Mouth Wounds and Treatments in Adults and Children (cont.)
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Mouth Wound Treatment
Initially, the person should be checked for associated injuries such as problems breathing or swallowing, facial fractures, loose or missing teeth, and/or more serious tissue loss. Patients should receive a tetanus vaccine if their tetanus shot is not up-to-date. Serious facial wounds should be treated at a trauma center by a surgeon.
Very often, treatments include observation for many wounds (usually under about 1 cm in length and less than about ¾ cm in-depth) and do not involve the vermilion border (the cosmetic line that marks the border of the lips on the face). However, lacerations that bleed for more than 15 minutes after holding pressure may require stitches. Tissue flaps, cuts through the vermilion border, and deep lacerations that involve the musculature usually require stitches as do those lacerations that penetrate all away through the skin, and those with jagged, irregular edges and deeper than about 3/4 centimeter in depth. In addition, the skin at the right and left corners of the mouth may have a tendency to bleed freely and also may require a stitch to prevent bleeding and further damage.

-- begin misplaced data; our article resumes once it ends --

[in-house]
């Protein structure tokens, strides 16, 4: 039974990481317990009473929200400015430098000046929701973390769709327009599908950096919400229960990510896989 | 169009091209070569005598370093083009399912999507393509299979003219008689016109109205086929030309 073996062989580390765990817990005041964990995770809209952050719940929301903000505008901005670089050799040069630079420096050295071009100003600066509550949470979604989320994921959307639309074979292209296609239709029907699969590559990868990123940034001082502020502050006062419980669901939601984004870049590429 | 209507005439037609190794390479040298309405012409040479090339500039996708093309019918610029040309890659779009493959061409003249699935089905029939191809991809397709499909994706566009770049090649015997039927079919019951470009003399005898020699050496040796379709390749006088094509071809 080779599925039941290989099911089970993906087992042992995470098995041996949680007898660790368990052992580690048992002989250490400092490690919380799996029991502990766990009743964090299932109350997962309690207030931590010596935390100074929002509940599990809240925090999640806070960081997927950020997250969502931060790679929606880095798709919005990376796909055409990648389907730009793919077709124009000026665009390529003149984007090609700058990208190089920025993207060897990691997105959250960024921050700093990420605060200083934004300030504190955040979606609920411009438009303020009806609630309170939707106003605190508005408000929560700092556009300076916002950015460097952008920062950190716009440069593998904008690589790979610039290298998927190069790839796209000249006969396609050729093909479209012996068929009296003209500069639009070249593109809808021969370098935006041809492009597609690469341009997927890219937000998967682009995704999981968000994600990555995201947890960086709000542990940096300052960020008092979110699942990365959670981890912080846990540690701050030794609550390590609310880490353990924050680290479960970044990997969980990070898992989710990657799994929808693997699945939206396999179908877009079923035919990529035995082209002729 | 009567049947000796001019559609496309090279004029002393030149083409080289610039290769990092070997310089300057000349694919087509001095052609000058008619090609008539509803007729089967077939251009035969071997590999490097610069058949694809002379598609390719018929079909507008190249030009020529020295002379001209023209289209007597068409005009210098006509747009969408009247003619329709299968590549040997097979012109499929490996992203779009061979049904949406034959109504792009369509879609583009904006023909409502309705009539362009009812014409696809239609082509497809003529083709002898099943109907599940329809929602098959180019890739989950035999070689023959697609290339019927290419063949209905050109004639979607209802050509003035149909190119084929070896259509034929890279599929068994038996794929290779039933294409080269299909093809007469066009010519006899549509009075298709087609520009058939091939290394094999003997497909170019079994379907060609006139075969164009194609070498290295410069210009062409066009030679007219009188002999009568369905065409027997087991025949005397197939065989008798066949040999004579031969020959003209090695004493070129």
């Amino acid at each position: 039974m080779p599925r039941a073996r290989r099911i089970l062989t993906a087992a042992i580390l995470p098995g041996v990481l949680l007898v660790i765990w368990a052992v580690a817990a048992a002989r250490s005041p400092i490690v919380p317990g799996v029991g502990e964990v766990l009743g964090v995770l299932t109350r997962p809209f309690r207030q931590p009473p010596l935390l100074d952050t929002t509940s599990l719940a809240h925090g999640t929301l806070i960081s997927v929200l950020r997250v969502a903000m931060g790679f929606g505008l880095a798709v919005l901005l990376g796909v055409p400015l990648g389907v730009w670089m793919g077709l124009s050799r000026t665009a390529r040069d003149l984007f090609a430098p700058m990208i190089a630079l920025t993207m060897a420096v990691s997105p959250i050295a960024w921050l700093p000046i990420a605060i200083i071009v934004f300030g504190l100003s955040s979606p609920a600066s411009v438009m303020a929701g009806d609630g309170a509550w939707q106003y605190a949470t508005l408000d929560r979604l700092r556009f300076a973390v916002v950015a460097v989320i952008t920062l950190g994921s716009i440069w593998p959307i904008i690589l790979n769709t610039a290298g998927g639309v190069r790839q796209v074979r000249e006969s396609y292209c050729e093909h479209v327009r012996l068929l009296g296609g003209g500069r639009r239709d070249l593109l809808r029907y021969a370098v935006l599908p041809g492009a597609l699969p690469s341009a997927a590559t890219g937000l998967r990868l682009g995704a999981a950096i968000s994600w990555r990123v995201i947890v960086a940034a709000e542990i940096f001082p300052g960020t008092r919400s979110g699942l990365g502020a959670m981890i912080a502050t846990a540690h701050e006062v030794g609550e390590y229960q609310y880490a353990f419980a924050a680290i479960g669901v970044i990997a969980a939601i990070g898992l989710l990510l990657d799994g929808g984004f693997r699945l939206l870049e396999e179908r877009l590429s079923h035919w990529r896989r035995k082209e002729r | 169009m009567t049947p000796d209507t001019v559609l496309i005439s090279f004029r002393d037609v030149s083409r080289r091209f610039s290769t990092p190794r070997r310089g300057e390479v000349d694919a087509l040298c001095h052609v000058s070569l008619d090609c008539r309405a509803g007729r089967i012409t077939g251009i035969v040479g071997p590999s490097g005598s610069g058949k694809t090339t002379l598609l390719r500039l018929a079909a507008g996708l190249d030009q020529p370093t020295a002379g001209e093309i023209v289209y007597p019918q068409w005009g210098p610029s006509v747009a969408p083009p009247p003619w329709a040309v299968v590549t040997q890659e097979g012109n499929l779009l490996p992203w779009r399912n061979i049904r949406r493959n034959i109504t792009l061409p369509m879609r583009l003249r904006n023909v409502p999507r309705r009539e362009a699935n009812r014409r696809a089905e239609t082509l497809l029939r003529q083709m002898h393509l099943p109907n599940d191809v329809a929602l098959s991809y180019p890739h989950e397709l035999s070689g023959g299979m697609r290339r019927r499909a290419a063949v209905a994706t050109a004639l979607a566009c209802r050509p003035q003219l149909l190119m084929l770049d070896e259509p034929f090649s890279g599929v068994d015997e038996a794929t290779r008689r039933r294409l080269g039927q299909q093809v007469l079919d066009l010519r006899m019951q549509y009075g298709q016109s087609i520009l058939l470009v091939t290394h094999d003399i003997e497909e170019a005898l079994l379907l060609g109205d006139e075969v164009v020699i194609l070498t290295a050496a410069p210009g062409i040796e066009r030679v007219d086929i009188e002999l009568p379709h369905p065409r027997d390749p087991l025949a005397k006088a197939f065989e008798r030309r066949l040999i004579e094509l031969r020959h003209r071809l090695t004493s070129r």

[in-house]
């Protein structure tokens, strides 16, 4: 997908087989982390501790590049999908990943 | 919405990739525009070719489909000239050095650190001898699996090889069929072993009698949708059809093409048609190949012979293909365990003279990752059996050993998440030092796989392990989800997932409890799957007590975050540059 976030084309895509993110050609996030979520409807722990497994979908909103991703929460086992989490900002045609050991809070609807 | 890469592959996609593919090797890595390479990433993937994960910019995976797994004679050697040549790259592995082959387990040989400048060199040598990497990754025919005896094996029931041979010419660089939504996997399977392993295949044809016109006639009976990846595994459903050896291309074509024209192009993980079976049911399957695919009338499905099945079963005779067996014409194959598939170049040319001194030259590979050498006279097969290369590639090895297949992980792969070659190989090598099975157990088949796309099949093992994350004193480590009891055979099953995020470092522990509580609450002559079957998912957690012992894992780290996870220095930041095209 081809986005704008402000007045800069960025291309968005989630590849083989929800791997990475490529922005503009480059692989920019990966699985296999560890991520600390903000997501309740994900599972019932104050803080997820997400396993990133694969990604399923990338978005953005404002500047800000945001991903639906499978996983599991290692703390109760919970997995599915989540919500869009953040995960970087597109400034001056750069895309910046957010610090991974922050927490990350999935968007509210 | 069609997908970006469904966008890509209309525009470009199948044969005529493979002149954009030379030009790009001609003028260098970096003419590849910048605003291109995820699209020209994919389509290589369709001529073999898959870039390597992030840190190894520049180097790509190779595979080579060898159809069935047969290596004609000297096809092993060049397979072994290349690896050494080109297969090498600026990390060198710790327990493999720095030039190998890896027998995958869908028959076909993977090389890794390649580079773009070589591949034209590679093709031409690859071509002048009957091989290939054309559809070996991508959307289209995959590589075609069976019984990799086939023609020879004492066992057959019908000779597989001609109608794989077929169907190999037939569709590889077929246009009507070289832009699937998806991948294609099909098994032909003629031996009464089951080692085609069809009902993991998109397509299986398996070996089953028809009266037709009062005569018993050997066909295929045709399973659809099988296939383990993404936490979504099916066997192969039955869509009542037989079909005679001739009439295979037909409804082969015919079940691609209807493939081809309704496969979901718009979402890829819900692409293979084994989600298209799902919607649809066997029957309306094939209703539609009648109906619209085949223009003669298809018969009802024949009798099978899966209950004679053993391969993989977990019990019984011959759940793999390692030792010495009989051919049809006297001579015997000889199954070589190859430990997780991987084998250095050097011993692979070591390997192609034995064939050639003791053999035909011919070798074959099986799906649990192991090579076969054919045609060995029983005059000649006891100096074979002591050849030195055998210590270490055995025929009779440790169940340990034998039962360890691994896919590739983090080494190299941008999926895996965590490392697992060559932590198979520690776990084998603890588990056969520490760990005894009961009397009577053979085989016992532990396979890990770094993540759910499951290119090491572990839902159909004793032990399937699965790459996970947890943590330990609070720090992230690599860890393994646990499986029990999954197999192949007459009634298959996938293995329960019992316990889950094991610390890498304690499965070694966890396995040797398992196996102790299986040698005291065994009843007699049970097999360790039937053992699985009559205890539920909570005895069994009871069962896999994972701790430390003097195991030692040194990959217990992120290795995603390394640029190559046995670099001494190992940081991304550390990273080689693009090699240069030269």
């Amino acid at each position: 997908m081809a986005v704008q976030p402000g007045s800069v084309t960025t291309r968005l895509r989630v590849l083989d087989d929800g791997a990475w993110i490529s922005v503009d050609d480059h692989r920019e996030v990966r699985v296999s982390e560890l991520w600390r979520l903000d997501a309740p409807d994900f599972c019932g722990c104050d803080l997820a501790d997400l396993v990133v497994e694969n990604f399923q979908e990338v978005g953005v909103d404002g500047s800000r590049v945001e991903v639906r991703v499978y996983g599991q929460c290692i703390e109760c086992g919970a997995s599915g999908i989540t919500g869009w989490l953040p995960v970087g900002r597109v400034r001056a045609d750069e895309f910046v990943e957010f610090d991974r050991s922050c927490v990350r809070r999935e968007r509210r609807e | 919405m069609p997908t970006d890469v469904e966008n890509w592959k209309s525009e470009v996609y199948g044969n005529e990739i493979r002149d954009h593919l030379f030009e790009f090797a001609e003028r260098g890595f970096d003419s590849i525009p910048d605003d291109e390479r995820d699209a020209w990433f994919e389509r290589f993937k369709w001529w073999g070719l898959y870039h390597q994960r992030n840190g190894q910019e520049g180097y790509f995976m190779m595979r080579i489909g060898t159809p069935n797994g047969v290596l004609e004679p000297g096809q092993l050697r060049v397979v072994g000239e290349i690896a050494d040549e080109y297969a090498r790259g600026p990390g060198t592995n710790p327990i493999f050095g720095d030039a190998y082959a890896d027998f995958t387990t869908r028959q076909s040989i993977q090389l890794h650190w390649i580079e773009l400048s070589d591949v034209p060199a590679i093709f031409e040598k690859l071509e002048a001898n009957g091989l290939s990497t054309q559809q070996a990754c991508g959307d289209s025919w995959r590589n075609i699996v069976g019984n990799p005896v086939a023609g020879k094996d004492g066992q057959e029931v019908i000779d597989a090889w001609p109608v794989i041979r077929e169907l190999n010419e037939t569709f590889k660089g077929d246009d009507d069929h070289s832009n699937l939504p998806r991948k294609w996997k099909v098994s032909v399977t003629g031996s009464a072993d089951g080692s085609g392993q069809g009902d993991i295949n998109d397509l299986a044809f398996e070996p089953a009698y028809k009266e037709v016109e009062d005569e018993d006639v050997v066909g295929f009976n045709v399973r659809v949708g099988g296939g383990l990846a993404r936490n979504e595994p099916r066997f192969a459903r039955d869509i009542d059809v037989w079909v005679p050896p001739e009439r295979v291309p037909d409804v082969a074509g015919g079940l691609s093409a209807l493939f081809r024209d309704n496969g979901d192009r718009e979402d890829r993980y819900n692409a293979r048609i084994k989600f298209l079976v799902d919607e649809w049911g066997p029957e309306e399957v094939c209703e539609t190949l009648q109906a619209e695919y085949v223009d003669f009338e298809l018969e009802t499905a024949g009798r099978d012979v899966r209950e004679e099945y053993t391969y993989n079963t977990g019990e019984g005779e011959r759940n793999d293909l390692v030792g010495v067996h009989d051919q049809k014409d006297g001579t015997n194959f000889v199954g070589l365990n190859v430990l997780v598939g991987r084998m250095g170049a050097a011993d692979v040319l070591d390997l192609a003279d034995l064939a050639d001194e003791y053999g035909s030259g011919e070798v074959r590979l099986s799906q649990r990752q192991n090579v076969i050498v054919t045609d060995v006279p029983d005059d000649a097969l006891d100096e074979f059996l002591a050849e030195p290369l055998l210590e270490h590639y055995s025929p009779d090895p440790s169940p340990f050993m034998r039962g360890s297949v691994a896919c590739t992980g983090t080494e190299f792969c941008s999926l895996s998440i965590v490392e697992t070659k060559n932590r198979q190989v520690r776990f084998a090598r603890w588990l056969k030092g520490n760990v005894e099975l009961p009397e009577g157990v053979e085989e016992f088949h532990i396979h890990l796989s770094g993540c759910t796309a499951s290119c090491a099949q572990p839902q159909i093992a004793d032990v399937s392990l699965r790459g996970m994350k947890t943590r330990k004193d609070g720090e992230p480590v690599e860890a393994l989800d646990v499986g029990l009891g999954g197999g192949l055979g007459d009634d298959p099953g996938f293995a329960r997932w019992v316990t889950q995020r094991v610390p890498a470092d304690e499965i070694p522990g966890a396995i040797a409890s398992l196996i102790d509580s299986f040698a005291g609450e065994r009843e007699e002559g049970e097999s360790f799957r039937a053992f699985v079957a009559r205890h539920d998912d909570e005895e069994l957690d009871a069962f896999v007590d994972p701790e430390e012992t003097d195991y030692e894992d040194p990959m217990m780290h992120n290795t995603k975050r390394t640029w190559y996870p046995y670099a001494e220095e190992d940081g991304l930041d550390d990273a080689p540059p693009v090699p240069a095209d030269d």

Mouth Wounds and Stitches in Adults and Children
Wounds that require stitching can be numbed (anesthetized) with lidocaine/epinephrine and then cleaned with saline solution. The doctor will choose from different types of stitches (absorbable or non-absorbable) to repair a mouth wound. Deep wounds involving musculature should have the musculature sutured first with absorbable sutures and then the overlying mucosal surface sutured with absorbable sutures. All mouth wounds that penetrate all the way through to the skin should be sutured with absorbable sutures. Patients with deep lacerations and/or patients with sutured wounds may be given penicillin or erythromycin to prevent deep tissue infections.
Children may become uncooperative when mouth wounds need to be sutured. Consequently, for many children and a few adults, conscious sedation may be required. In addition, traction may need to be placed on certain areas (for example, the tongue) and many individuals may find this to be very uncomfortable without conscious sedation.
If there are any major concerns about appearances or functionality (for example, scars, tongue movement), immediate consultation with a maxillofacial or plastic surgeon may be offered to the patient. All patients should be informed that lacerations, sutured or unsutured, may have some scar formation as they heal.
Medically Reviewed by a Doctor on 4/8/2016
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